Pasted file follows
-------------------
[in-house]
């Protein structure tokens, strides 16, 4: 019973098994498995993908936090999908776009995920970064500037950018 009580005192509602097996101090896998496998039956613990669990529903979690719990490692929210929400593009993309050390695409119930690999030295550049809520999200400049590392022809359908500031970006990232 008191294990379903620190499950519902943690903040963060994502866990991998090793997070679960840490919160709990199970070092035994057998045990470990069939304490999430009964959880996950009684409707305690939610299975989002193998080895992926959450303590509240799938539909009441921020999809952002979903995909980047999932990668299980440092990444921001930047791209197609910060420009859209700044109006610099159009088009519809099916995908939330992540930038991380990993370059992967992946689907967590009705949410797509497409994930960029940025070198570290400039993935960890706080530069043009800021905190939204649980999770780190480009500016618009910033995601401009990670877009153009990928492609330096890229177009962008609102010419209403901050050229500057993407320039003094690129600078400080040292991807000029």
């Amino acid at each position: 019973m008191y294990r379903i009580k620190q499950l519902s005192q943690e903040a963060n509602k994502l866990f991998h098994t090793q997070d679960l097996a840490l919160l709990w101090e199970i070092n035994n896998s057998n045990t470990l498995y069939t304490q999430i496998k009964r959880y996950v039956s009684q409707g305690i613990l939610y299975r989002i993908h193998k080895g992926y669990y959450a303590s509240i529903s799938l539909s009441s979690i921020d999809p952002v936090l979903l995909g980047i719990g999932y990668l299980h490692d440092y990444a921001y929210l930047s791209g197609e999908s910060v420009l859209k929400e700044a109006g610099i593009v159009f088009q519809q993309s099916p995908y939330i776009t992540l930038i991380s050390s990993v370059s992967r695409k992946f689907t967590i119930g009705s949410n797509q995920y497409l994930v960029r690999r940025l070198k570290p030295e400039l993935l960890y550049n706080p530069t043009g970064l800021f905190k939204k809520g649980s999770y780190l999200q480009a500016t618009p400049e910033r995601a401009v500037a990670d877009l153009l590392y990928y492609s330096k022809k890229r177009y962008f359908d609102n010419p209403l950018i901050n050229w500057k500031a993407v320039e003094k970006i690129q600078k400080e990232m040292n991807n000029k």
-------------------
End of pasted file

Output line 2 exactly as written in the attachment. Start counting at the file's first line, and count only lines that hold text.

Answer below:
């Protein structure tokens, strides 16, 4: 019973098994498995993908936090999908776009995920970064500037950018 009580005192509602097996101090896998496998039956613990669990529903979690719990490692929210929400593009993309050390695409119930690999030295550049809520999200400049590392022809359908500031970006990232 008191294990379903620190499950519902943690903040963060994502866990991998090793997070679960840490919160709990199970070092035994057998045990470990069939304490999430009964959880996950009684409707305690939610299975989002193998080895992926959450303590509240799938539909009441921020999809952002979903995909980047999932990668299980440092990444921001930047791209197609910060420009859209700044109006610099159009088009519809099916995908939330992540930038991380990993370059992967992946689907967590009705949410797509497409994930960029940025070198570290400039993935960890706080530069043009800021905190939204649980999770780190480009500016618009910033995601401009990670877009153009990928492609330096890229177009962008609102010419209403901050050229500057993407320039003094690129600078400080040292991807000029």